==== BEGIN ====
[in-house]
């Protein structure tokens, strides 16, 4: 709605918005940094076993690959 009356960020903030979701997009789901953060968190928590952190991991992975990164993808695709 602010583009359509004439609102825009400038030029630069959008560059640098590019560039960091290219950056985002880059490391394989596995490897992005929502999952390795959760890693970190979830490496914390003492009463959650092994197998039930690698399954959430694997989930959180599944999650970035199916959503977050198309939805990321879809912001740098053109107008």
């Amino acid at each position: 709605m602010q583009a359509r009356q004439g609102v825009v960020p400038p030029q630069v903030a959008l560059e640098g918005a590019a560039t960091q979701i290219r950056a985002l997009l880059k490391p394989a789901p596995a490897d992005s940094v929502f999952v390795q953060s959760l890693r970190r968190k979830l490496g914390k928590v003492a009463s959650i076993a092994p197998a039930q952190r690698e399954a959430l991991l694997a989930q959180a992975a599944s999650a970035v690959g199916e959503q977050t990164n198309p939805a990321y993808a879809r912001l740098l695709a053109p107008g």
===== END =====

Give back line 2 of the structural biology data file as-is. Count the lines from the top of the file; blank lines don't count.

């Protein structure tokens, strides 16, 4: 709605918005940094076993690959 009356960020903030979701997009789901953060968190928590952190991991992975990164993808695709 602010583009359509004439609102825009400038030029630069959008560059640098590019560039960091290219950056985002880059490391394989596995490897992005929502999952390795959760890693970190979830490496914390003492009463959650092994197998039930690698399954959430694997989930959180599944999650970035199916959503977050198309939805990321879809912001740098053109107008």